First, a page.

you have plenty of time left to experience life as you want to live it,
and that this is only the beginning of another half-lifetime of happiness.
WHERE GROWN-UPS KEEP GROWING
America is in the midst of an age boom and with it, an amazing transition. In general, those of us over the age of 50 are expected to live longer than any previous generation.
We're in the process of creating a new life stage that lies somewhere between young adulthood and "old-old" adulthood. This stage doesn't have a name. We call it Adult Part 2. And if you're reading this you're probably smack dab in it.
You're aware that many years of life lie ahead of you and, very likely, you have a different set of expectations for these "bonus years" than you had for earlier adulthood. You sense that you can somehow apply your knowledge and experiences in a meaningful way. Yet you may not know exactly how to achieve this new vision or see all the many possibilities available to you as you navigate the physical, health, work, and financial shifts that inevitably accompany this phase.
Avenue. We're a group of public television people and journalists who,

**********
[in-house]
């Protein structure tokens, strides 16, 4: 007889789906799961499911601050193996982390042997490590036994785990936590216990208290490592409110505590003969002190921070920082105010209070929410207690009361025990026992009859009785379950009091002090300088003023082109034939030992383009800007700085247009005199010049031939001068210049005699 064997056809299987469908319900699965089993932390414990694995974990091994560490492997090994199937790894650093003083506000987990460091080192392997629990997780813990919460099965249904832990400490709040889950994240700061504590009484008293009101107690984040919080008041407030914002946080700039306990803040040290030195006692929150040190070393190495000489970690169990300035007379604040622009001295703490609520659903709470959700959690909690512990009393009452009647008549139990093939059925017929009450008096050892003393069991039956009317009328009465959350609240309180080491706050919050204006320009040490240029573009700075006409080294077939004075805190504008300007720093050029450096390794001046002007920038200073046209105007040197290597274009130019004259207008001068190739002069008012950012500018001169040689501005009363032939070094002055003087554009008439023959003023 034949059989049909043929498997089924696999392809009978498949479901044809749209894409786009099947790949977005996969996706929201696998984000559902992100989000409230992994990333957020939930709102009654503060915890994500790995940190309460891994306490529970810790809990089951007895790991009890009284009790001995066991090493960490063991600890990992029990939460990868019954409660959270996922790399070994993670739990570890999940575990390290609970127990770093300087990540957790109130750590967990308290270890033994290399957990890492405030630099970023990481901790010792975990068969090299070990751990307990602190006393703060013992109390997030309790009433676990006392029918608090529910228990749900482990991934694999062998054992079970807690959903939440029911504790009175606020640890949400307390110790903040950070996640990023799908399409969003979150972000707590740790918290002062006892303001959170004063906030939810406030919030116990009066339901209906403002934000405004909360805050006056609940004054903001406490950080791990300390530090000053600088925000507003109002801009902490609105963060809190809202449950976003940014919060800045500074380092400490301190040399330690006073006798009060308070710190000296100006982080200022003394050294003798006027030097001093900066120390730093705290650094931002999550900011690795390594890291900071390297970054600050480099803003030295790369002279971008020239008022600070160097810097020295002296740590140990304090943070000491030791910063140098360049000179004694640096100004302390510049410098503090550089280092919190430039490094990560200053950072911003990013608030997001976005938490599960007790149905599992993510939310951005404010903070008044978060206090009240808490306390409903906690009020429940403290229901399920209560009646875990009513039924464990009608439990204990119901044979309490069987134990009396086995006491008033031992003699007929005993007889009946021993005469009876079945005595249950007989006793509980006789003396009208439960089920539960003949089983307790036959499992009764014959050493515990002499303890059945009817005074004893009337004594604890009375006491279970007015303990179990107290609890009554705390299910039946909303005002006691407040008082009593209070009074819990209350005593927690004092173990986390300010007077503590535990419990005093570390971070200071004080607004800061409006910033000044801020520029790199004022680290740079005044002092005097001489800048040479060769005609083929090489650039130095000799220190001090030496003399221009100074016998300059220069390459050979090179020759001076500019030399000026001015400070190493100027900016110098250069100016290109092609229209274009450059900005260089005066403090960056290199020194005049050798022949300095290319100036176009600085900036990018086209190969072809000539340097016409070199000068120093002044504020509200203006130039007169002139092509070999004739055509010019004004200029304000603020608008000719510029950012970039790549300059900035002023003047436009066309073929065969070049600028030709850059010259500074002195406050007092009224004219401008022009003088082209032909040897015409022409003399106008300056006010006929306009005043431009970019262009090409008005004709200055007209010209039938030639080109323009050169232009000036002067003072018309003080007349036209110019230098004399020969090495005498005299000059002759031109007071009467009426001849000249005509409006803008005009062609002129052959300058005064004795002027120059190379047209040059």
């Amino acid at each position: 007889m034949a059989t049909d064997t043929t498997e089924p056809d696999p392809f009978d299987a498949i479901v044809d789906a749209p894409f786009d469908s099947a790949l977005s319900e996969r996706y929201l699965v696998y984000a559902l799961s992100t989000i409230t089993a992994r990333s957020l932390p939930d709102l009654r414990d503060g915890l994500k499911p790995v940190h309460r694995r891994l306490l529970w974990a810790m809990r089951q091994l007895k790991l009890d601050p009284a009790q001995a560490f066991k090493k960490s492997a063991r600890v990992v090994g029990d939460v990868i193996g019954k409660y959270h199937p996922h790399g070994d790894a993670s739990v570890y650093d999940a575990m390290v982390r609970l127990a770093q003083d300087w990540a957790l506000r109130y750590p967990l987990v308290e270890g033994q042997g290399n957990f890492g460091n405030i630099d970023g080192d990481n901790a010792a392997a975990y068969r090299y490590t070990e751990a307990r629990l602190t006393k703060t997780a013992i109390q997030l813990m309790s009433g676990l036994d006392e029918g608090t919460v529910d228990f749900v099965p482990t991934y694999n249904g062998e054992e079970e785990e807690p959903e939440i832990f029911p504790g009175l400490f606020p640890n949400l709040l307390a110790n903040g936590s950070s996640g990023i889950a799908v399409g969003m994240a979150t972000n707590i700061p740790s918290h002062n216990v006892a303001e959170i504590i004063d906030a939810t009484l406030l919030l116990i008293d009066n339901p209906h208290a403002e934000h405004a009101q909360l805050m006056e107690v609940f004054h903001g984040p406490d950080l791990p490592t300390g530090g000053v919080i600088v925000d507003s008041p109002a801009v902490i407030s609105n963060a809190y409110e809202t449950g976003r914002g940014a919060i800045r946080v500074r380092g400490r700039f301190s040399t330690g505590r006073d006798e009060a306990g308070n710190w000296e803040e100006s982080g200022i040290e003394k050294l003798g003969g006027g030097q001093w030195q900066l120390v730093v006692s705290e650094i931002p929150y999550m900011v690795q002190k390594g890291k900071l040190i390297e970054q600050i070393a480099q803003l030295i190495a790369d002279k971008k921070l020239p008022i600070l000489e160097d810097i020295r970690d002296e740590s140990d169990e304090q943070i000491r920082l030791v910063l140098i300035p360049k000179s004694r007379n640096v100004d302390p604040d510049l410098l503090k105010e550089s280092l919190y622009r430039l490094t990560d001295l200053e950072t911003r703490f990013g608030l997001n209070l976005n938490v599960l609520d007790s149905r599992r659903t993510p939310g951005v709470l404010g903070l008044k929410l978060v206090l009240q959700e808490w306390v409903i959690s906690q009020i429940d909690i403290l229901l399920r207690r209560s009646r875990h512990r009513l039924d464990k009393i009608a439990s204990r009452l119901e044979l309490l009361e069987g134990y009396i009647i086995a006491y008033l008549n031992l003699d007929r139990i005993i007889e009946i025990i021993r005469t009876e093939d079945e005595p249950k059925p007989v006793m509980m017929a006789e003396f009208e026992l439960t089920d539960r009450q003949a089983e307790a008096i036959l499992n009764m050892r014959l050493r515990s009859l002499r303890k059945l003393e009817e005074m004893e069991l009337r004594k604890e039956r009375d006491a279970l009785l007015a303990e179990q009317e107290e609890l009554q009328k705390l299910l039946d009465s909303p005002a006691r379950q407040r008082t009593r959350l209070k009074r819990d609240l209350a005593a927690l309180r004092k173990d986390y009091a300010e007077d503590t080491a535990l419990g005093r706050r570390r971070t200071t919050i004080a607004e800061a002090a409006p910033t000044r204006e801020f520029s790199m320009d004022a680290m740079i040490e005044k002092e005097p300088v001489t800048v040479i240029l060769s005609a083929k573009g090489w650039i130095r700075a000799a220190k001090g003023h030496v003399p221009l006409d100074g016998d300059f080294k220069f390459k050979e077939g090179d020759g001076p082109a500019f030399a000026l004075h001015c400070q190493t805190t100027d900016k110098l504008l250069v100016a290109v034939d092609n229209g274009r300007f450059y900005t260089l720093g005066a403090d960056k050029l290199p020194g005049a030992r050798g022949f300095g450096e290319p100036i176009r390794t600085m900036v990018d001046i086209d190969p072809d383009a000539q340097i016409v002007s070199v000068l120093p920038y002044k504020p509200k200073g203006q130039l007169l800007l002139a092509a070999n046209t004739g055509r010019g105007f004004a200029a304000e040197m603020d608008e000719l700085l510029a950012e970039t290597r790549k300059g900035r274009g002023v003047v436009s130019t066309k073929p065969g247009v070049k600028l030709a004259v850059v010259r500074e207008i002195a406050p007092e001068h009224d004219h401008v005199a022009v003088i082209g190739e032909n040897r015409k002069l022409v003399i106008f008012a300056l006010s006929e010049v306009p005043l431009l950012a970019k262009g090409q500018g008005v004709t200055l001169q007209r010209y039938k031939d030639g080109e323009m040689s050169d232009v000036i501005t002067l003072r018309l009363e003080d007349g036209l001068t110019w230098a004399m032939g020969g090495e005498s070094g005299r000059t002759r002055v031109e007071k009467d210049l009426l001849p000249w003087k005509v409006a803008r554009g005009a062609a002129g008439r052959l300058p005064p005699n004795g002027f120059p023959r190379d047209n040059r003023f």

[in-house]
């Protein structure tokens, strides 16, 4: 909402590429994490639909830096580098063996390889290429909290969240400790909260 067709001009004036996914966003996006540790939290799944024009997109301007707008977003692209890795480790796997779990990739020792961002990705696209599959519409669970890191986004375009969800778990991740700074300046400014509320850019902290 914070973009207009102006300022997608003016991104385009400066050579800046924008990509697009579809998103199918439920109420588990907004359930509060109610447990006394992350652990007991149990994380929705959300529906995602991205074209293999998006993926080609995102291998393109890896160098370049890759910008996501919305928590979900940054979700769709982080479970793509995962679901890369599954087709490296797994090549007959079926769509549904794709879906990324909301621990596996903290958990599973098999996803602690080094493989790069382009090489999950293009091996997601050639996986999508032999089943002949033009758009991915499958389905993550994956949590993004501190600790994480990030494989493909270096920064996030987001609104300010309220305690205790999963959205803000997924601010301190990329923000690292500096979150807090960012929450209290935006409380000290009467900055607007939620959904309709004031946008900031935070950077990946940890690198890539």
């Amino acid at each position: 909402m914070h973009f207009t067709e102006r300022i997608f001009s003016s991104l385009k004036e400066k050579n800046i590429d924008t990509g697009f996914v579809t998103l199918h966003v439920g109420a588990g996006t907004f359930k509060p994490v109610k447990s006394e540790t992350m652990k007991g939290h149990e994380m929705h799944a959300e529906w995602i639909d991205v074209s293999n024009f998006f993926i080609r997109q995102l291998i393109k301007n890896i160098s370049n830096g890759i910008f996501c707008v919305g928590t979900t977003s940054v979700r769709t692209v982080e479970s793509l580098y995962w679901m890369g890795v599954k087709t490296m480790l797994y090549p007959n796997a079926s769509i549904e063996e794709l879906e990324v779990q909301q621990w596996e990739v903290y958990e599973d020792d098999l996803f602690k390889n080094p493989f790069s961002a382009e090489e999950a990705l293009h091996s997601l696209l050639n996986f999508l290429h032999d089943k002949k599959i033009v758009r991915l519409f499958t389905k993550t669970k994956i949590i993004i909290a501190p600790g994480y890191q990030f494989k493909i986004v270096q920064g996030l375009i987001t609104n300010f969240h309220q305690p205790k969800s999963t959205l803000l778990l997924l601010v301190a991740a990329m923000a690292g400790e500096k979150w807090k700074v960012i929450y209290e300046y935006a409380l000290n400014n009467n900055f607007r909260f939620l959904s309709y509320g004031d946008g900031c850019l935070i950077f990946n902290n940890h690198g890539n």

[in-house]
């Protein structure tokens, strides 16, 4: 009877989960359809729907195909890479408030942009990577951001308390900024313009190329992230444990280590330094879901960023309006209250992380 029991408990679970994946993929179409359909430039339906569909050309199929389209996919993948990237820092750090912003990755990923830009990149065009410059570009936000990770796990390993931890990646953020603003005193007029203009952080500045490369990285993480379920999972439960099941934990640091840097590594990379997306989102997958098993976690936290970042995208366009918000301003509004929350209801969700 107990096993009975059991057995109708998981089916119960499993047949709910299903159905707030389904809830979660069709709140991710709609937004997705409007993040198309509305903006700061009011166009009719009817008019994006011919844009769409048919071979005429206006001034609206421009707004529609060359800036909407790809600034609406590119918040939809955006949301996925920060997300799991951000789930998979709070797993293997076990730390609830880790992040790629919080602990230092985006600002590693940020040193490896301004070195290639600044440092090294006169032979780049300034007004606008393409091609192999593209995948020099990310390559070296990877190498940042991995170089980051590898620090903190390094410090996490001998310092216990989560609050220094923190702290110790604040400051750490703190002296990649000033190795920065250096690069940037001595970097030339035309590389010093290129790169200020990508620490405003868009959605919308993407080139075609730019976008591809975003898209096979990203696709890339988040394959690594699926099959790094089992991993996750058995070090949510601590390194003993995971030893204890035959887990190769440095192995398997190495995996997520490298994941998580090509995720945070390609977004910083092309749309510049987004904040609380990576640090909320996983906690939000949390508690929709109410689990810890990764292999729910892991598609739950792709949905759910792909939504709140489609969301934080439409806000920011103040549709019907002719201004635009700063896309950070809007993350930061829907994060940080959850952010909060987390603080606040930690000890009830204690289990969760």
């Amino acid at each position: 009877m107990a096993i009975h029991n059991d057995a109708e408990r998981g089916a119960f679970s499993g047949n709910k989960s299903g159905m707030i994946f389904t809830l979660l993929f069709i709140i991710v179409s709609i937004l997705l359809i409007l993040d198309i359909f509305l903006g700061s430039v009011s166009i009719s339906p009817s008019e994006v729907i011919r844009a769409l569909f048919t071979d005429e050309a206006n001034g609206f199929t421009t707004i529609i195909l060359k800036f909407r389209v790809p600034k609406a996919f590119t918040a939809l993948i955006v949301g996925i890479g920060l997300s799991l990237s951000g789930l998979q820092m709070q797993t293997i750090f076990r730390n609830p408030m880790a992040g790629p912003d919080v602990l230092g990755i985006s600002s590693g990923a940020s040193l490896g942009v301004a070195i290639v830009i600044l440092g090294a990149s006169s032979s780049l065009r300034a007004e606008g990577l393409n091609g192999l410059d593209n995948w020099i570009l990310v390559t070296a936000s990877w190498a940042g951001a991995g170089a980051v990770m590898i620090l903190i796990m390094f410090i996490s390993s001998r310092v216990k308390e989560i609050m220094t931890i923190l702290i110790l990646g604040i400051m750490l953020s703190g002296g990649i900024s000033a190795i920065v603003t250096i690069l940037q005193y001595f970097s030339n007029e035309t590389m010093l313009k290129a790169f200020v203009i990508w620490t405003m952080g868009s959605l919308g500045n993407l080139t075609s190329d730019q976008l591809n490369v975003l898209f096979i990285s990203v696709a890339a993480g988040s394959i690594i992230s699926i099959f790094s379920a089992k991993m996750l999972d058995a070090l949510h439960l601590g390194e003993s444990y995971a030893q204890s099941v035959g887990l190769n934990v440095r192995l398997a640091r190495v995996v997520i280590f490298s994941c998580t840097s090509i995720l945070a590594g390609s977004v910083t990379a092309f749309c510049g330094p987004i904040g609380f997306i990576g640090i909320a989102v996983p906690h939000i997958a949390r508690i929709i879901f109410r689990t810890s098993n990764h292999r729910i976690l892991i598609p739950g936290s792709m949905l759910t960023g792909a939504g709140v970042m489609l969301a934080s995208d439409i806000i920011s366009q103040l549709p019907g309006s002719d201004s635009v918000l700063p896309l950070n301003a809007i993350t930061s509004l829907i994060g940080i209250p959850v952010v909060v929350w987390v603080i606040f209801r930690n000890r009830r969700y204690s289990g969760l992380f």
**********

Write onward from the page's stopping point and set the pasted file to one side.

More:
for the most part, are experiencing the very same things you are. Like
you, we see both challenges and opportunities and we recognize that what
we could all use right about now is an abundance of reliable information
that can help us figure out what's, well, next.
Are you a Grandparent? Then you might just relate to these toons!
Out walking Alzheimer's
Taking a regular, daily walk is good for
physical health, and now it appears that it may slow the progression of
Alzheimer's disease and ward off mental decline as well. The amount of
walking needed to realize these benefits to the brain is more than just
a stroll around the block: researchers from the University of Pittsburgh
concluded that to guard against cognitive decline, you've got to put in
an average of at least five miles a week, every week, for about 10 years.
The investigators analyzed data from an ongoing 20-year study looking at